5 Distinctive Hospital Brand Voices
You know that “content is king.” You also know that when you write this content, you’ve got to eliminate all the medical jargon that sneaks into it.
But once you’ve stripped away all the “utilizes,” “best in class” and “cutting edge technology,” what are you left with?
Your hospital’s voice.
Your voice is how you’re talking to patients. Your voice is how they perceive you. Your voice can range from formal to friendly, but whatever you do — stick to it. You can’t sound like “the voice of God” in a newsletter and then, a “compassionate neighbor” on your new microsite.
You want your voice to tell patients who you are, what you do and why you’re different than the hospital down the street.
Here’s a look at some hospitals that are doing just that:
Dignity Health: Not sounding like a traditional hospital
I got hooked on Dignity Health’s voice when I saw when I saw their booth at San Francisco’s Super Bowl City. Their microsite, “Hello humankindness,” places a strong emphasis on mental health and well-being. You forget you’re looking at a hospital website when you read this: “We live in a goal-oriented society. Most of us imagine a healthier version of ourselves and make plans to achieve it, with mixed success and satisfaction. Instead, let's look at health as a process, informed by knowledge, which we practice a little bit every day.”
Arnold Palmer Hospital for Children: Knows their audience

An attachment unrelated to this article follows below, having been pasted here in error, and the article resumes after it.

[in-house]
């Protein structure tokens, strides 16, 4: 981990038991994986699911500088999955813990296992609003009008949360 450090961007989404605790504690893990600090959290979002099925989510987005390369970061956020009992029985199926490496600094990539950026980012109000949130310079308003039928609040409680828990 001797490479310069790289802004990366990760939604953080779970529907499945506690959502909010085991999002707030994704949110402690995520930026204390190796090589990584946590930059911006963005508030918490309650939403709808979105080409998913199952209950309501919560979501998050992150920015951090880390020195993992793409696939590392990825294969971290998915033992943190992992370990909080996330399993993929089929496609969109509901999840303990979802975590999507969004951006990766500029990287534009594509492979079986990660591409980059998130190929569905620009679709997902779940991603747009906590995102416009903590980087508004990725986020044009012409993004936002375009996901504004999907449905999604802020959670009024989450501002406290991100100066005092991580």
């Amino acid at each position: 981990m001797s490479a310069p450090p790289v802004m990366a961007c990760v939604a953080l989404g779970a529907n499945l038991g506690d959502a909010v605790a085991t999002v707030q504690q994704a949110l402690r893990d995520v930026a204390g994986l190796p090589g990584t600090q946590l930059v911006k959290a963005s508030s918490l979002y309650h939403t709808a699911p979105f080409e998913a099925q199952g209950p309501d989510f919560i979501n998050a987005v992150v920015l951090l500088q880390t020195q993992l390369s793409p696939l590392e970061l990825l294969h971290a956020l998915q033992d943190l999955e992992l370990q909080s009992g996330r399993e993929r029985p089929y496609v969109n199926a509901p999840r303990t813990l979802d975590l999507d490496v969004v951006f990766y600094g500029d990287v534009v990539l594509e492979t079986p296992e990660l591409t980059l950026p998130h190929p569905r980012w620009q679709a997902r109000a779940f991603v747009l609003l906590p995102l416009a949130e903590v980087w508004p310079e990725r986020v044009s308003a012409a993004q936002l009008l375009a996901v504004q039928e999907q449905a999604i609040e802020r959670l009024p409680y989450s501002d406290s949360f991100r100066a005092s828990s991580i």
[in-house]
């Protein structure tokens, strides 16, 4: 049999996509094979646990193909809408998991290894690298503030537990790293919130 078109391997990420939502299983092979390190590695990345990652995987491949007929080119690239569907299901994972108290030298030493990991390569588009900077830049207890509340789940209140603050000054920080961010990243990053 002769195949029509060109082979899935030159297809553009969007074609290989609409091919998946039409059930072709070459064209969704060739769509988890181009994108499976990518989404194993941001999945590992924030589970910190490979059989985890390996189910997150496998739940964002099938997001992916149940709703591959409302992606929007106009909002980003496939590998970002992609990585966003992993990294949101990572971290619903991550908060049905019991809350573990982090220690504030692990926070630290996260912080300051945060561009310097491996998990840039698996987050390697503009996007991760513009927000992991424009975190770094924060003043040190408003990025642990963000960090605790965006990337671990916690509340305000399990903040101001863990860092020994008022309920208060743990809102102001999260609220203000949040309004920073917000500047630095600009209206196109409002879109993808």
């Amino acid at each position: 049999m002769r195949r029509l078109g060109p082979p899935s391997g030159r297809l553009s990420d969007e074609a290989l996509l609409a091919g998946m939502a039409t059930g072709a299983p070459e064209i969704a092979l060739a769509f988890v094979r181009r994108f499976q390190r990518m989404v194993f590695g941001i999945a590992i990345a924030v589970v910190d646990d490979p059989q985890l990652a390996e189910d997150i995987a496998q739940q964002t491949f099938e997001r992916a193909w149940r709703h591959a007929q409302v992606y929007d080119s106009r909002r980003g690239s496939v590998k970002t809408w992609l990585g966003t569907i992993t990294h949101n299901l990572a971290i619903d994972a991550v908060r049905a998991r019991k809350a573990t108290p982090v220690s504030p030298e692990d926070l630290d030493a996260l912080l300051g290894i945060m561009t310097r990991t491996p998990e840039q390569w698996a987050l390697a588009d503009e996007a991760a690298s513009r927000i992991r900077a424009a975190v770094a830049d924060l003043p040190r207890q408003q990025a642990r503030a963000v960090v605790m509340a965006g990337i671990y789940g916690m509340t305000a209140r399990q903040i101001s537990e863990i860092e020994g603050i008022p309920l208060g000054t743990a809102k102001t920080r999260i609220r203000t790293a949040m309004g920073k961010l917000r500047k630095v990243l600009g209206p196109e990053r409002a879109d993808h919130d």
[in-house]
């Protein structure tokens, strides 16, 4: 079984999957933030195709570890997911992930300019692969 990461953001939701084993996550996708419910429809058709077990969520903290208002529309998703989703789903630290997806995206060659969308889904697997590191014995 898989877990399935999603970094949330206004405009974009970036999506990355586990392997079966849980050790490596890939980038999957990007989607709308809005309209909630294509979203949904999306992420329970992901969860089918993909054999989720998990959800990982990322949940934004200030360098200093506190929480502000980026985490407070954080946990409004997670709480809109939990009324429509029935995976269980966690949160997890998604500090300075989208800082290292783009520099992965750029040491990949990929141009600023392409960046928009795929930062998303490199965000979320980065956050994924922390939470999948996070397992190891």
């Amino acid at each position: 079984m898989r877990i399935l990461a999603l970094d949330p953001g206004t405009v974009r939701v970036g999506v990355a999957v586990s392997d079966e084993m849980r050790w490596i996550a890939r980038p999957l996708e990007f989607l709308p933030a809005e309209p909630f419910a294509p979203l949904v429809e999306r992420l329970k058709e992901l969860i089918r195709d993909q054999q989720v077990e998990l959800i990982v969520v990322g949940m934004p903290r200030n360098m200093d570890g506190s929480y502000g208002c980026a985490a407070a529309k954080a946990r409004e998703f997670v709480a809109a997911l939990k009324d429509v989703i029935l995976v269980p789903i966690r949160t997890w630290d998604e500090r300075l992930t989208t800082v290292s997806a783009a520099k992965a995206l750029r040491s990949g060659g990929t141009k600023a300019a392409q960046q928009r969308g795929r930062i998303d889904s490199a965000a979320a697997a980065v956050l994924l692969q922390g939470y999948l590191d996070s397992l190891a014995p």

When defining your voice, know who you’re talking to. That’s what this children’s hospital does throughout its website: it’s talking directly to worried moms and dads. Their voice is reassuring and realistic. And their blog doesn’t just concentrate on life-threatening childhood illnesses — it’s a mix of everything from understanding nutritional labeling to teething.
The Ohio State University Wexner Medical Center: Professional and approachable
This academic medical hospital knows how to explain thorny, complicated issues in a factual, but easy-to-understand manner. Plus, their voice is written with the mobile audience in mind — lots of subheads and bullet points. Kudos to OSU Wexner Medical Center for touting their experience and expertise, but in a humble, Midwestern kind of way.
Aurora Health Care: This one is for “you”
Their voice is easy, breezy and directed at you — really, each page is filled with “you’s.” When you read their copy, you feel like Aurora Health Care is on your side and wants to help. Here’s an example: “You have high expectations for your women’s health care provider. You want someone you can trust and confide in, someone knowledgeable about women’s care who can guide you through every stage of life. That’s where we can help.”
Texas Health Resources: Pays attention to detail
What makes one hospital sound different than another? It’s the little touches that count. For example, at Texas Health Resources, take a look at how they labeled their main tabs — “Find it Fast,” “Get it Done” and “Look it up.” And with a click of a button, all the pages can be translated into Spanish. Buen trabajo!